FEATURE | Posted March 13, 2015

Leukemia patient charms Hollywood

Disney star sends ‘virtual hug’ to patient Angela House

View video message from Disney star Olivia Holt to patient Angela House.

It’s not every day that a Disney star personally sends a “virtual hug” to a patient, but that’s exactly what teen performer Olivia Holt did when she learned about UC Davis leukemia patient Angela House.

When Angela sang Holt’s song “Snowflake” during a hastily planned holiday performance last Christmas morning, she thought her audience was a handful of nurses and other kids who also had to spend the holidays in the hospital.

But also in attendance were a reporter and photographer from the Sacramento Bee, who turned the bedside event into a feature story, which weeks later made its way to the Los Angeles-based teen performer. Holt was so impressed and moved by Angela’s generous spirit that she made a special video to thank Angela for her support and wish her a happy Valentine’s Day.

“It felt really awesome!” Angela said after she received Holt’s message. “I’ve always loved Olivia.”

An "electrifying" spirit

“Stay positive and always remember that it’s not going to be forever.”
— Angela House

Diagnosed with acute myeloid leukemia in October 2014 and too sick from chemotherapy and its side effects to drive back and forth to her home several hours away in Plumas County, Angela stayed at UC Davis Medical Center for more than three months. Despite the challenges in her battle against cancer, the spunky 13-year-old made many friends, and decided to make the best of her situation. Always looking for ways to cheer other children up with songs, toys and games, Angela gave patients in the pediatric unit a yuletide to remember.

With a Santa hat on her head, a protective mask over her mouth and nose and her IV pole in hand, Angela made her way through the halls of UC Davis Children’s Hospital, dancing and singing carols to everyone. She performed the songs as a “thank you” to her caregivers and to brighten the holiday for children like her, who could not be home for the holidays.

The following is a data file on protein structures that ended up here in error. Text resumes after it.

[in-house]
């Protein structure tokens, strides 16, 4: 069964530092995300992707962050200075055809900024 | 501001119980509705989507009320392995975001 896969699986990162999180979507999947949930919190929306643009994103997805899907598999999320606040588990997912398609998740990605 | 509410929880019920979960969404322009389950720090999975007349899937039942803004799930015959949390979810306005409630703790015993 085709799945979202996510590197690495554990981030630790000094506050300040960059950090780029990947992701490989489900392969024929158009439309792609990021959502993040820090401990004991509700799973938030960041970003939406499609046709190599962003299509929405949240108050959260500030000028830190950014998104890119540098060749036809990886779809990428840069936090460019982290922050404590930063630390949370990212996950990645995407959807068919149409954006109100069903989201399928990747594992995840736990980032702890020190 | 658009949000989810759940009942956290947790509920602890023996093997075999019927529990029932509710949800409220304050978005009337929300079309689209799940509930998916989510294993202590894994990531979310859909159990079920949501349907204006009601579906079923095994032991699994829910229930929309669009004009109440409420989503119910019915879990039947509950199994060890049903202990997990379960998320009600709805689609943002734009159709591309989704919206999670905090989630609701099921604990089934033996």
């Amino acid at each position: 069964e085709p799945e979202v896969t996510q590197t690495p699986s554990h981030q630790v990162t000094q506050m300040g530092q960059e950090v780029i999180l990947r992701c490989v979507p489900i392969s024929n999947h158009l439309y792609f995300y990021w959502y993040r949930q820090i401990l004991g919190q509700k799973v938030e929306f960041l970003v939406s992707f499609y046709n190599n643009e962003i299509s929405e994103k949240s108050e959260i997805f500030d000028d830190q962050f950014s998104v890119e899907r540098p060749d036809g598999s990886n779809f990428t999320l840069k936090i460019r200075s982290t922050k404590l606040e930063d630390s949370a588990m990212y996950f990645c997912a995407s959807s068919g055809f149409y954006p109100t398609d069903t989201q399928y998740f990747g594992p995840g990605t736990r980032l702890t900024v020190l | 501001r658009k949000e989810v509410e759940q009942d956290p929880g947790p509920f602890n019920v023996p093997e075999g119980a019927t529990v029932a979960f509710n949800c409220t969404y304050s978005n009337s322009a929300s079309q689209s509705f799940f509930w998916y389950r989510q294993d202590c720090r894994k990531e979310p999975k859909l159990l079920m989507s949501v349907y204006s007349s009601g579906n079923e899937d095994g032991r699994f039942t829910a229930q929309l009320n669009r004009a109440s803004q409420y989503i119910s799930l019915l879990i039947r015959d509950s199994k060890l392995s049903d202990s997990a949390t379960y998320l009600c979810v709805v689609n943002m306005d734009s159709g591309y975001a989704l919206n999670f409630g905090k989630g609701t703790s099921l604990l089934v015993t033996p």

When Angela turned 13 in December, she transformed her hospital room into party central with games, treats, dancing and laughs. Wearing a tutu, she led other children on the floor of the hospital on a scavenger hunt for little prizes tucked into nooks and crannies, and even convinced staff to dress up in tutus and glitter. Even her doctor, wearing a pink tutu and pink feather boa, joined the festivities.

Patient Angela © UC Regents
While caroling on the pediatric floor, Angela passed out gifts to patients from her wagon

“She has an electrifying spirit and energy,” said Chris Martinez, Angela’s primary nurse, who has been taking care of her throughout treatment. “She impacts everyone with her sheer determination and her happy-go-lucky attitude, and she has an amazing sense of humor.”

Looking forward to more happy tunes ahead

With her last round of chemotherapy behind her, Angela is now staying near the hospital at the Ronald McDonald House until her immune system recovers from chemotherapy.

“We’re hoping to take her home any day now,” said Ann Marie House, Angela’s mother.

An aspiring performer, Angela says she can’t wait to start competing in Starbound, a national dance competition in which she has participated the past two years.

“If that doesn’t work out, though, I want to help kids who are sick — anything I can do to help,” she said.

To her friends who still are in the hospital, Angela sends her love and a special message — words that could easily be the beginnings of another optimistic tune:

“Stay positive and always remember that it’s not going to be forever.”